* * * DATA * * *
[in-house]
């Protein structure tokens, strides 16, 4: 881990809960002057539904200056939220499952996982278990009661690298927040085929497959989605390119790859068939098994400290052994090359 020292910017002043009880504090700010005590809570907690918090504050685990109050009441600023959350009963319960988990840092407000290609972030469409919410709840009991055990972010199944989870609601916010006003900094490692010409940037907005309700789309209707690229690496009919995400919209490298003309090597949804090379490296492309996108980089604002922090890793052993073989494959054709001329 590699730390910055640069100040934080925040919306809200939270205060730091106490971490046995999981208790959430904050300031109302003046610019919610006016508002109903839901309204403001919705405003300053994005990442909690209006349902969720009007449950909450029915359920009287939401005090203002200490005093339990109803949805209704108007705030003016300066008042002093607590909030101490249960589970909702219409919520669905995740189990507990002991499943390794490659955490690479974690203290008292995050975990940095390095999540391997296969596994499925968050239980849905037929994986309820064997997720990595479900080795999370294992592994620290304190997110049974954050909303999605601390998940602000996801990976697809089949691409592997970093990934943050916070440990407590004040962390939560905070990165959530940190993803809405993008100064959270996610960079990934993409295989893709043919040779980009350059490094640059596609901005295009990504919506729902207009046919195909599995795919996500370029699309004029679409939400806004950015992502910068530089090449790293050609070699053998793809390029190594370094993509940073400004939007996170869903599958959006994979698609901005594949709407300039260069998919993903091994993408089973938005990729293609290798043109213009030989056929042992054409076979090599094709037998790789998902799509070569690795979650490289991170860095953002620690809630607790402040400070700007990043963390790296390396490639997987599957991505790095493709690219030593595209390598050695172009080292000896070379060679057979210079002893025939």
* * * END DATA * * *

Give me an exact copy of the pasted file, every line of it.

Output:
[in-house]
């Protein structure tokens, strides 16, 4: 881990809960002057539904200056939220499952996982278990009661690298927040085929497959989605390119790859068939098994400290052994090359 020292910017002043009880504090700010005590809570907690918090504050685990109050009441600023959350009963319960988990840092407000290609972030469409919410709840009991055990972010199944989870609601916010006003900094490692010409940037907005309700789309209707690229690496009919995400919209490298003309090597949804090379490296492309996108980089604002922090890793052993073989494959054709001329 590699730390910055640069100040934080925040919306809200939270205060730091106490971490046995999981208790959430904050300031109302003046610019919610006016508002109903839901309204403001919705405003300053994005990442909690209006349902969720009007449950909450029915359920009287939401005090203002200490005093339990109803949805209704108007705030003016300066008042002093607590909030101490249960589970909702219409919520669905995740189990507990002991499943390794490659955490690479974690203290008292995050975990940095390095999540391997296969596994499925968050239980849905037929994986309820064997997720990595479900080795999370294992592994620290304190997110049974954050909303999605601390998940602000996801990976697809089949691409592997970093990934943050916070440990407590004040962390939560905070990165959530940190993803809405993008100064959270996610960079990934993409295989893709043919040779980009350059490094640059596609901005295009990504919506729902207009046919195909599995795919996500370029699309004029679409939400806004950015992502910068530089090449790293050609070699053998793809390029190594370094993509940073400004939007996170869903599958959006994979698609901005594949709407300039260069998919993903091994993408089973938005990729293609290798043109213009030989056929042992054409076979090599094709037998790789998902799509070569690795979650490289991170860095953002620690809630607790402040400070700007990043963390790296390396490639997987599957991505790095493709690219030593595209390598050695172009080292000896070379060679057979210079002893025939």